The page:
We acknowledge the Gadigal of the Eora Nation, the traditional custodians of the Country on which the Art Gallery of NSW stands.

Title

Arums growing

circa 1927

Artist

Grace Cossington Smith

Australia

1892 - 20 Dec 1984

  • Details

    Other Title
    Lilies in a garden
    Date
    circa 1927
    Media category
    Painting
    Materials used
    oil on cardboard
    Dimensions
    48.6 x 38.5 cm board
    Signature & date

    Signed l.r., black ink? "G. Cossington Smith". Not dated.

    Credit
    Acquired with the support of the Art Gallery Society of NSW through the Dagmar Halas Bequest 2016
    Location
    20th & 21st c Australian art
    Accession number
    257.2016
    Copyright
    © Estate of Grace Cossington Smith

    Reproduction requests

    Artist information
    Grace Cossington Smith

    Artist profile

    Works in the collection

    26

    Share
  • About

    Grace Cossington Smith's art of the 1920s elaborated on the idea of the energies and vital movements of growth that underpinned the natural world. Her pulsating, colour-saturated brushwork became a primary metaphor for describing the metaphysics of a world in perpetual motion.

    During this decade, Cossington Smith developed concepts concerning 'decorative' (or non-naturalistic) organisation in her art. Her paintings suggest her knowledge of the work of Matisse as well as a renewed study of the art of Gauguin. It was from the interactions between rhythmic movement and decorative form in Gauguin that Cossington Smith appears to have absorbed the principle of entirely covering the surface of the composition without a focal point.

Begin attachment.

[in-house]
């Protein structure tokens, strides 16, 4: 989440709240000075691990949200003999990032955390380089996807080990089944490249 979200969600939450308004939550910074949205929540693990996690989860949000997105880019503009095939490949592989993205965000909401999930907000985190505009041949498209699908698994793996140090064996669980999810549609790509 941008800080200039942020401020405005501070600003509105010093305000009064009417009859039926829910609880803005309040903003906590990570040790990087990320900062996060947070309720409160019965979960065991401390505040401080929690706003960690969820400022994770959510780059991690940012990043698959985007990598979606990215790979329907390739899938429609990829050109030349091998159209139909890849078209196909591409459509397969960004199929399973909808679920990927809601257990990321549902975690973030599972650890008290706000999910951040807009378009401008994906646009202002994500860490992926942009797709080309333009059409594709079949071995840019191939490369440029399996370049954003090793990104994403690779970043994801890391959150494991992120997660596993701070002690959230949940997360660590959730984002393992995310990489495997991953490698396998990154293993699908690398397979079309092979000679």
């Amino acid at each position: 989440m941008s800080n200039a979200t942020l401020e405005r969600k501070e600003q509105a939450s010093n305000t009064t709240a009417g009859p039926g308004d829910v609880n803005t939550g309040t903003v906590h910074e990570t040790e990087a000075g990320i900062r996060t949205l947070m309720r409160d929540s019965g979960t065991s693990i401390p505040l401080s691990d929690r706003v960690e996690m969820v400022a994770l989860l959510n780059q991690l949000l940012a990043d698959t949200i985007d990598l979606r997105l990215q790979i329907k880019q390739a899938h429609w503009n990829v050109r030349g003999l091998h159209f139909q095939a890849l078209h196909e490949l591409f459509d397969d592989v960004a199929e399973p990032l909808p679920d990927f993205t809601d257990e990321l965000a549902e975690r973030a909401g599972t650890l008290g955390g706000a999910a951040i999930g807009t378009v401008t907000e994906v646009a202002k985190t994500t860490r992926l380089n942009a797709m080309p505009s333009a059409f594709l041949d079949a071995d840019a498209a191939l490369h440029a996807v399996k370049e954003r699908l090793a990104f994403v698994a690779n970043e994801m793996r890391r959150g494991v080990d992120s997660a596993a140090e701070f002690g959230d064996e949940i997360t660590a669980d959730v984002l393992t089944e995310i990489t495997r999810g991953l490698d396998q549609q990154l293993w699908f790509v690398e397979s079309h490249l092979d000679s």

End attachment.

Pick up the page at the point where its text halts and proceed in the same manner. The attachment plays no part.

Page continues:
Cossington Smith applied these aesthetic strategies to her depictions of the natural world. She painted both the minutiae and sublime expanse of the landscape, creating innovative works that suggest the dynamic, unseen sensations of organic life forms.

    In 'Arums growing' c1927, Cossington Smith creates a cropped, condensed composition of criss-crossing forms of leaves and flowers. She presents a weaving of plant forms that appear as an impenetrable organic force. Cossington Smith has here elaborated on the patterned tapestry-like surface effect gleaned from the work of Gauguin. But the painting is also telling of Cossington Smith's distinct application of colour through vibrating brushwork into rhythmically abstracting forms as the methods by which she extended Gauguin's example to create a unique, modern portrayal of nature.

  • Exhibition history

    Shown in 3 exhibitions

  • Bibliography

    Referenced in 1 publication

    • Denise Mimmocchi, Look, 'Grace Cossington Smith: Arums growing 1926', Sydney, Nov 2016-Dec 2016, 30 (colour illus.).

Other works by Grace Cossington Smith

See more works